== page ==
A Engineer 's Responsibility Is Still Vague Of The Top Demand Professions Of All Time

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Time to wake up

Engineering has been one of the top demand professions of all time. Nevertheless, the awareness of an engineer’s responsibility is still vague in the society. In this concurrent era of technological revolutions, it has become highly relevant to give a definition to this. The question, ‘whether engineer should remain within the limitations/ guidelines of the organizations they work for or not’ finds high relevancy and importance. There are ongoing strong debates on this matter, with a large group arguing engineering is a profession, where one has to make his skills ready to be available for whosoever pays him, as far as that falls within law (Deborah G, 1989). I personally support the contrary to this version, i.e., the
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The default assumption in the discussion of morality is that, it is wrong to harm others (Kenneth, Andrew, & Samuel C, 1983). As we say each and every person has the same right to live, it readily generates a responsibility to not to disturb other’s lives. In depth, it automatically conveys the message, whose action influences the most- should be most responsible in their works. This demands engineers to hold high standards of responsibility and commitment towards the society.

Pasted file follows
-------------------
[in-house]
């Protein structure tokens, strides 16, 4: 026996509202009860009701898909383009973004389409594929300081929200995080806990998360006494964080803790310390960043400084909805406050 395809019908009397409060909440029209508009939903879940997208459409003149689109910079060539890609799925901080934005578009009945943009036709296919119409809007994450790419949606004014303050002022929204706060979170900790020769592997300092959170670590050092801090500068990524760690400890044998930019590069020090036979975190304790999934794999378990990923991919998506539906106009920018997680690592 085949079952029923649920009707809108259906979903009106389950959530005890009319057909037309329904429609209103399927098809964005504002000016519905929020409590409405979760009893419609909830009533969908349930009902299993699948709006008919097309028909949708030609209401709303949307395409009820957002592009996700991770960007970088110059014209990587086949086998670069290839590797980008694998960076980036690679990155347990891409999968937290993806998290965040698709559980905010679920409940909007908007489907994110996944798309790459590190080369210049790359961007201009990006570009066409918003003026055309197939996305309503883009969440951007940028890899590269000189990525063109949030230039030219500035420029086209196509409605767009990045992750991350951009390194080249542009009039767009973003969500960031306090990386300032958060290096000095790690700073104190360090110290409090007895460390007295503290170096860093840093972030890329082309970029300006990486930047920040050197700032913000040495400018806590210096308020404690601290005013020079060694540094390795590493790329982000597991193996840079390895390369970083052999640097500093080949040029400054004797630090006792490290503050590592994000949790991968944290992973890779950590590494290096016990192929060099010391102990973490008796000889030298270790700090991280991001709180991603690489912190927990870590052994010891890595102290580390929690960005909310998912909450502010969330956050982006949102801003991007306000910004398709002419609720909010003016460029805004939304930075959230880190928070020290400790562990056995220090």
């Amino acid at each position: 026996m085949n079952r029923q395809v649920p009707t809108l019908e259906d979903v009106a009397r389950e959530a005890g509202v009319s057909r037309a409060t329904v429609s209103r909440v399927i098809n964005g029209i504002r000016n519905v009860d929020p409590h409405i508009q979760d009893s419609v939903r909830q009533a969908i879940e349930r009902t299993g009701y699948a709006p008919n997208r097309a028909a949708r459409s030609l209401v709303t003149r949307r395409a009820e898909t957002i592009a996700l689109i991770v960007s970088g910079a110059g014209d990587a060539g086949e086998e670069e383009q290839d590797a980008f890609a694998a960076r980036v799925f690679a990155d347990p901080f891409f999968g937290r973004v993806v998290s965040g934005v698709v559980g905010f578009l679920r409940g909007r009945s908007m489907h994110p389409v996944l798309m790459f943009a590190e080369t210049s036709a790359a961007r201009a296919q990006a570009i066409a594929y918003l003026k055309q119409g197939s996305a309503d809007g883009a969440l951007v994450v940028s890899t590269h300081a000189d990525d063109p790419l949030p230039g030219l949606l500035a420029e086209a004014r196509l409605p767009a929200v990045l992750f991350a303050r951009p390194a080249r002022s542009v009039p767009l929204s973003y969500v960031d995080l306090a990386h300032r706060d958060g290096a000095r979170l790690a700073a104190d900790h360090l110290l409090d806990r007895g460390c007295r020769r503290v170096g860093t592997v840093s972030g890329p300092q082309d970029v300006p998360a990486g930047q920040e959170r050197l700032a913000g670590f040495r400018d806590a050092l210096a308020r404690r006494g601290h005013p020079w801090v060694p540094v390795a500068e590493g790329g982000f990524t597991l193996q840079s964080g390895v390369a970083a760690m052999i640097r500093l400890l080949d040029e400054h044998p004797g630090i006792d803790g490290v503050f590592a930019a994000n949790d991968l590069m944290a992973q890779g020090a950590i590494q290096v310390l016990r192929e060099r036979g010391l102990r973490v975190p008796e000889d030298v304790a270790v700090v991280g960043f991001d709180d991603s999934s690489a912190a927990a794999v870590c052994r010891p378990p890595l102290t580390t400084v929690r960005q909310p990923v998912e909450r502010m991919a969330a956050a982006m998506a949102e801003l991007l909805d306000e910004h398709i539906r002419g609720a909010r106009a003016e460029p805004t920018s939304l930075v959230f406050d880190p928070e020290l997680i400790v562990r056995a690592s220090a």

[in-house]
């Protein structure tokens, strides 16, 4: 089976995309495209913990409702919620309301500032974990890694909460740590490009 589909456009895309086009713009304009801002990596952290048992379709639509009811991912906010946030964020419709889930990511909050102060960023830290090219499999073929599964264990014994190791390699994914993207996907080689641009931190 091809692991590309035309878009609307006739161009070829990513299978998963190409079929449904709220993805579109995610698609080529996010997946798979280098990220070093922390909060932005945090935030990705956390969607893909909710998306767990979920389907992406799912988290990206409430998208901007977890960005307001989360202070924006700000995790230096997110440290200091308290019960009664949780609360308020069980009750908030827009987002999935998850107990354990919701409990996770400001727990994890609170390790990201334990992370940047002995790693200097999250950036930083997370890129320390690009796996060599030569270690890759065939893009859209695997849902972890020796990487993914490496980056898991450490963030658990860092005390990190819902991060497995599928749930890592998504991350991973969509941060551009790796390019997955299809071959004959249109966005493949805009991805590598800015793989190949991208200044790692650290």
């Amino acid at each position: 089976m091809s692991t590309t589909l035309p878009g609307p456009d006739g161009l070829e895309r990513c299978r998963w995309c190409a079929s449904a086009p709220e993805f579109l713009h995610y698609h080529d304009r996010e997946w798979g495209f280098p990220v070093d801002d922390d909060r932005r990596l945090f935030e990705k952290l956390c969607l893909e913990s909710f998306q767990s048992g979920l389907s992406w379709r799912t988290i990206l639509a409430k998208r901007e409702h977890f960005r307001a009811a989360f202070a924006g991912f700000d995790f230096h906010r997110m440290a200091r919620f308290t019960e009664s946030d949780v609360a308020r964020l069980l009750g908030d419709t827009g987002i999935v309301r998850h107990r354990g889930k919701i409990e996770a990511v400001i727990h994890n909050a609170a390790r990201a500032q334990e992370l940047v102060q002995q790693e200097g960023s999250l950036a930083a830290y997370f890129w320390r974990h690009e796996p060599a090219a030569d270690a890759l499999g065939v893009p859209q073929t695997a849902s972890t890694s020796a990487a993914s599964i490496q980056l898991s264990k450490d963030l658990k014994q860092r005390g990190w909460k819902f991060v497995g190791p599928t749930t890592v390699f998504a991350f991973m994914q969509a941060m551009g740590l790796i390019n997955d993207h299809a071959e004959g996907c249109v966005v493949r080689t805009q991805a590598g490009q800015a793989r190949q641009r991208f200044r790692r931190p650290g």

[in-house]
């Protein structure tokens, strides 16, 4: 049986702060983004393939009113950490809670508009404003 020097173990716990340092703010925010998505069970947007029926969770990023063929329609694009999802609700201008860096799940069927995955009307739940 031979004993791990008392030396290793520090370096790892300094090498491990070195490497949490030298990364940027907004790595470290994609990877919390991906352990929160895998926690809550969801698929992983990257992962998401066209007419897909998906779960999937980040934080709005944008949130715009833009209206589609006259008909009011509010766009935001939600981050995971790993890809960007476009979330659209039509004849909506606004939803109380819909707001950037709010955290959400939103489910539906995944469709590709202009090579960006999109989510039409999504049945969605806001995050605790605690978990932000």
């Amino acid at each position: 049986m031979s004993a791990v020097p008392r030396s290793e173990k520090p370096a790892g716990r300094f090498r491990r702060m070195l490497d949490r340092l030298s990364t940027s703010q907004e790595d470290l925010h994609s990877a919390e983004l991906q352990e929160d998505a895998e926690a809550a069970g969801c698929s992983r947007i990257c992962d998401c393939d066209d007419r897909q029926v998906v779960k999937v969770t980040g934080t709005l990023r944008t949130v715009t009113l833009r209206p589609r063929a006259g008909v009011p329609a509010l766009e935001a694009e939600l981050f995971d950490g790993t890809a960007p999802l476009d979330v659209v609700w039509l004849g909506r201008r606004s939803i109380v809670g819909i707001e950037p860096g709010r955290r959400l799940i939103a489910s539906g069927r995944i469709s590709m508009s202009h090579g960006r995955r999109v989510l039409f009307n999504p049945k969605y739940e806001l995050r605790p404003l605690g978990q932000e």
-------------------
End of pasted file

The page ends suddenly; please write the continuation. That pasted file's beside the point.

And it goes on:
The basic reason for my stance in this thesis is the importance and unique nature of engineering profession. There are two basic features which differentiates engineering profession. Engineers come across things and products mostly, rather than direct dealings with individual person. Furthermore, engineers work as a part of team or collective unlike most of the other profession (John, 1982). Even though, engineers act in groups, one should remember the fact that one is being governed doesn’t degrade his moral responsibilities. Hence an individual working in a collective can also be said to possess quantifiable amount of moral responsibility towards the society, extend of which depends on the position and role he plays in the collective (Albert & Deborah G, 1983). The relevance of this point can be established by exploring a case study of the deep water gulf oil disaster. Where, the reputed British

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